Workers of the Electricity Company of Ghana (ECG) will from this morning till Friday, August 26, embark on a three-hour demonstration daily across the country to protest against the planned concession of the company to a private investor.
The demonstration amidst the hoisting of red flags at the ECG’s regional and district offices and wearing red arm bands, will be between 8am and 11am, and further actions would be taken if their action failed to restraint the government from giving out the company to a private firm.
According to the workers, this would be the first step in series of industrial actions to be taken by the staff of the company to ensure the ceding of the power distribution company never materialised.
At a press conference in Accra yesterday, the workers, represented by the Public Utilities Workers Union (PUWU), said the planned concession would not be the “best option to bring reforms to make the ECG more efficient and profitable.”
Government hinted of its decision to concede the ECG to a private company for a period of 25 years as part of measures to restructure the company, so as to make it more effective, efficient and profitable.
President John Mahama at an event in Accra in June, said government would go ahead with the concession of the ECG in spite of the opposition, and urged the workers of the company to prepare their minds for the deal.
Under the agreement, the concessionaire would operate, maintain and invest in the distribution assets of the ECG, under a Lease and Assignment Agreement.
But addressing the press conference, Mr. Nyantakyi Amparbeng, the General Secretary of the PUWU, said the planned concession of the ECG was not the antidote to the company’s poor financial performance.
The key challenges facing the ECG, Mr. Amparbeng said bothered on political interference in the administration of the company, non-payment of bills by state institutions, lack of cost effective tariffs, managerial and governance inadequacies impacting negatively on staff morale and discipline, inadequate power generated which affects the volume of sales and turnover and transmission capacity related challenges.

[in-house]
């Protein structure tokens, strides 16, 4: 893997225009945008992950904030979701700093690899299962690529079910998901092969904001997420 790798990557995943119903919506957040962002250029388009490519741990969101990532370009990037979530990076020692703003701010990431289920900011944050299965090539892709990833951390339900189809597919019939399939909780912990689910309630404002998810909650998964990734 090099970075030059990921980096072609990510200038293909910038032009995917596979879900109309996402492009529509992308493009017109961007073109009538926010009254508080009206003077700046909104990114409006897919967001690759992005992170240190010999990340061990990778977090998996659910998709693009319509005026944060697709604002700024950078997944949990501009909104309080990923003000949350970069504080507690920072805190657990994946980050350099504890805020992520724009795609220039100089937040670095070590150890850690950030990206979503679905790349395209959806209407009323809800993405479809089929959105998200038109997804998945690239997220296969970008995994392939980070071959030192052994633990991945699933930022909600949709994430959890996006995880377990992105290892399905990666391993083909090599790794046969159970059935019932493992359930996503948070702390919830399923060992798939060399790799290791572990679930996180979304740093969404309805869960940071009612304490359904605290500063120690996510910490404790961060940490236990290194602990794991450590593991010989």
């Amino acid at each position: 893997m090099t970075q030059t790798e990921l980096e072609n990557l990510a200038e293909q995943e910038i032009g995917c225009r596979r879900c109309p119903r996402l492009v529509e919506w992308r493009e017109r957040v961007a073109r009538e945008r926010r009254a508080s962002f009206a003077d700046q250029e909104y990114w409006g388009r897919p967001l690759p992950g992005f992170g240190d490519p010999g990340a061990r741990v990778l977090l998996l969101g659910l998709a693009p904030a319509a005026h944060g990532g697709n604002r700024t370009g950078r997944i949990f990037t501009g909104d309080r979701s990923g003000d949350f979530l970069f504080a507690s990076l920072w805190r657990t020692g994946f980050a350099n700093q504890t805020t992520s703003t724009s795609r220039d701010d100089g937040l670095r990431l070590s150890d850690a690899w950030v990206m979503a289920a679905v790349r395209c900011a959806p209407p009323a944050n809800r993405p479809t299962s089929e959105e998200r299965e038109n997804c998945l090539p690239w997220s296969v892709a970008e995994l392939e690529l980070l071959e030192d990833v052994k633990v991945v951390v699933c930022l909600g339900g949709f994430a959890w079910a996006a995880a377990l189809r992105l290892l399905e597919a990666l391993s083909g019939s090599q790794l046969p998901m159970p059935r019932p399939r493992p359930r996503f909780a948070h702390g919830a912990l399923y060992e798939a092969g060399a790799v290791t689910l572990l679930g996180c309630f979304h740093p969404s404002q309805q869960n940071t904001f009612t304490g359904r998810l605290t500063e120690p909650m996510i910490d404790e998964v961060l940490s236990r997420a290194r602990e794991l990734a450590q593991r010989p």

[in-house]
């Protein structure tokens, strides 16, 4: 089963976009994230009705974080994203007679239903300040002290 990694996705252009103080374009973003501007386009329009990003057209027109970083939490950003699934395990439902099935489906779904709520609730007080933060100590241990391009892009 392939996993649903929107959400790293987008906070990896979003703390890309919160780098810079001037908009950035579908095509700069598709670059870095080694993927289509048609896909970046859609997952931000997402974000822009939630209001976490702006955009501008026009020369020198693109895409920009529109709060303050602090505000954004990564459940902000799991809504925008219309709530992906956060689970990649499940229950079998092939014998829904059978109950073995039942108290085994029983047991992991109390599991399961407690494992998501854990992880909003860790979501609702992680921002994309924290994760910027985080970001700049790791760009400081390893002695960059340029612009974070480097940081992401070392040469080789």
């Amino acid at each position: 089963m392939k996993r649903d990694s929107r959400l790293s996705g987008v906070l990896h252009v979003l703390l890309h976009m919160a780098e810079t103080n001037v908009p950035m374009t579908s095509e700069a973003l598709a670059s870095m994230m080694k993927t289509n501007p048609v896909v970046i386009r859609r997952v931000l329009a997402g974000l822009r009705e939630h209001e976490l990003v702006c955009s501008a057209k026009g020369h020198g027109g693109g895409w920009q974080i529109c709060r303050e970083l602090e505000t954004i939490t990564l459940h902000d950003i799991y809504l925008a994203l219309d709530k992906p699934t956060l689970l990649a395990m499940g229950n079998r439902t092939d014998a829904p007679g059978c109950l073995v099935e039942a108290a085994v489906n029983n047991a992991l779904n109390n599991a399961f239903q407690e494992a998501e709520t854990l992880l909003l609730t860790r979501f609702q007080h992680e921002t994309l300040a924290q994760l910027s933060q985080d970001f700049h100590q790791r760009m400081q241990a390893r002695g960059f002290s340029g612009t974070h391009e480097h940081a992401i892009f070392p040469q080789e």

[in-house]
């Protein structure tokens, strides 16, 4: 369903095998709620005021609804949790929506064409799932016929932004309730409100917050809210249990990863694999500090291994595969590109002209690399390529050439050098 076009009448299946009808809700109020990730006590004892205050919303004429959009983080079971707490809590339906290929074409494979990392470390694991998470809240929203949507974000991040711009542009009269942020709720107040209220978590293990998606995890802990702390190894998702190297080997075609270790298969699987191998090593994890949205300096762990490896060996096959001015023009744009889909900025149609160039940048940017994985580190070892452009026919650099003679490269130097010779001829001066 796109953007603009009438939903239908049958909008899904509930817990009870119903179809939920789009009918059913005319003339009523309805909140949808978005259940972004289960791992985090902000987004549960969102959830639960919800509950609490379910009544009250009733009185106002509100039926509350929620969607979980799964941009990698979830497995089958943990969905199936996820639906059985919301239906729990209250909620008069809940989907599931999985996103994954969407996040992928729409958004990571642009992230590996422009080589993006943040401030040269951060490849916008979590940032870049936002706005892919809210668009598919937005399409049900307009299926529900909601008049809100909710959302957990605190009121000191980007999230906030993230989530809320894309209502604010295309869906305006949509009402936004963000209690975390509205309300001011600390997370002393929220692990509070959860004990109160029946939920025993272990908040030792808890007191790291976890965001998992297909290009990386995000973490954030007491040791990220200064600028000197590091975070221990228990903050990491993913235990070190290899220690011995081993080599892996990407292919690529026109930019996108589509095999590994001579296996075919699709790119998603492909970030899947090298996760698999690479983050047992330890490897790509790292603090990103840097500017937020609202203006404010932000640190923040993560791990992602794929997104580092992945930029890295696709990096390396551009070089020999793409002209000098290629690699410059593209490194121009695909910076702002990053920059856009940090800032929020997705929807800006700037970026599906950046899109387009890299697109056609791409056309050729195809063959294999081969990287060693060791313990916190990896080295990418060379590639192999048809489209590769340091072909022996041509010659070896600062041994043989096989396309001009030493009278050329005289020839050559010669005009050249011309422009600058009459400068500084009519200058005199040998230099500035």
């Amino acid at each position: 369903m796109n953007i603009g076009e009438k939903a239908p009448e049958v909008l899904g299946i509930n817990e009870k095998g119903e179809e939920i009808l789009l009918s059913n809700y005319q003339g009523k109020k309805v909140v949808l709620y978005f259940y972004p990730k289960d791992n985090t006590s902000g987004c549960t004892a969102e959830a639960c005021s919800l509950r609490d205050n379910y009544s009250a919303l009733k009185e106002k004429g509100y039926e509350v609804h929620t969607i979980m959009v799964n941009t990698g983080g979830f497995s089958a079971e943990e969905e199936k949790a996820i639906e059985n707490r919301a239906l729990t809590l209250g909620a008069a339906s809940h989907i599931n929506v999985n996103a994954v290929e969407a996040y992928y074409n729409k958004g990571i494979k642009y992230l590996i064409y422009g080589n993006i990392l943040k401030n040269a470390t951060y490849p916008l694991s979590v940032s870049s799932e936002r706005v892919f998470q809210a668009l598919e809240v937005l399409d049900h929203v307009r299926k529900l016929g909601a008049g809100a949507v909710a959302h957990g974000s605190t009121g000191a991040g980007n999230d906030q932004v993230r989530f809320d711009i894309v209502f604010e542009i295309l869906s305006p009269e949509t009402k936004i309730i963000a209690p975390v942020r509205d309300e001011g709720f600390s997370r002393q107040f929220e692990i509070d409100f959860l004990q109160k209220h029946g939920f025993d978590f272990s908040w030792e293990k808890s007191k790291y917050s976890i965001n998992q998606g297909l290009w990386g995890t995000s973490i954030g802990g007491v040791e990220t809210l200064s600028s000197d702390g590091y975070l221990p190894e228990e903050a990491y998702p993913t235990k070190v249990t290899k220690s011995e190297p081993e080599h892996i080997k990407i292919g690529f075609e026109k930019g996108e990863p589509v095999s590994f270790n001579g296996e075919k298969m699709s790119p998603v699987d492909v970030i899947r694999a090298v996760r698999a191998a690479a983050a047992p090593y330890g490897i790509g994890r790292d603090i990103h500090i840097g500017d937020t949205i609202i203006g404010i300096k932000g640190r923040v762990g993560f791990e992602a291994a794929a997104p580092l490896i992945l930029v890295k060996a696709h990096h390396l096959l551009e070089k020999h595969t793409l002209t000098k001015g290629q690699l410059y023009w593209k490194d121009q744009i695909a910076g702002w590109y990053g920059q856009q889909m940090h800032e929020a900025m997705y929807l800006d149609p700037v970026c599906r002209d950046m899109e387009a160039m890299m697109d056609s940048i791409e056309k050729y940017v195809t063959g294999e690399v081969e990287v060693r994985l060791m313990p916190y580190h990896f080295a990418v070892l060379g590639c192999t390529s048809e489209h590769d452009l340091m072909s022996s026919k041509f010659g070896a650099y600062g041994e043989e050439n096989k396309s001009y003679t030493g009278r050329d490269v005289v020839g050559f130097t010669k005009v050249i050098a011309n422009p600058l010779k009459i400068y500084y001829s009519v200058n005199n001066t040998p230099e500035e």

Mr. Amparbeng, said the ECG could be transformed to operate efficiently and profitably to meet its obligations to power producers and service providers without Private Sector Participation (PSP), and wondered if the PSP was the only means to achieve the overall goal of the power sector reforms.
“We strongly believe that the ECG can be transformed to achieve the goals of the Compact Two without PSP. This can be done through disciplined managerial and governance transformation devoid of political interference.
“Appoint a dynamic and competent leader through a competitive process on fixed term contract (5 or 6 years) renewable and create an environment that would enable the Managing Director have a free hand to manage and operate the distribution business and public service deals,” Mr Amparbeng said.
The PUWU general secretary said the concession, if carried out, would defeat the rural electrification project of the ECG, which was a social intervention.
He said as a private investor, the motive for entering the deal would be profit driven and that could lead to increment in electricity bills, which would in the end bring untold hardship onto the citizenry.
Mr. Amparbeng brushed aside suggestions that no jobs would be lost declaring that that clause in the agreement covers only the first five years of the deal casting doubts over what the fate of the over 6000 workers would be after that.
He iterated their resolve to block the move and would go any distance, amidst breakdown in negotiations, to ensure the planned concession, which he said was at advanced stage, never saw the light of day.
By Julius Yao Petetsi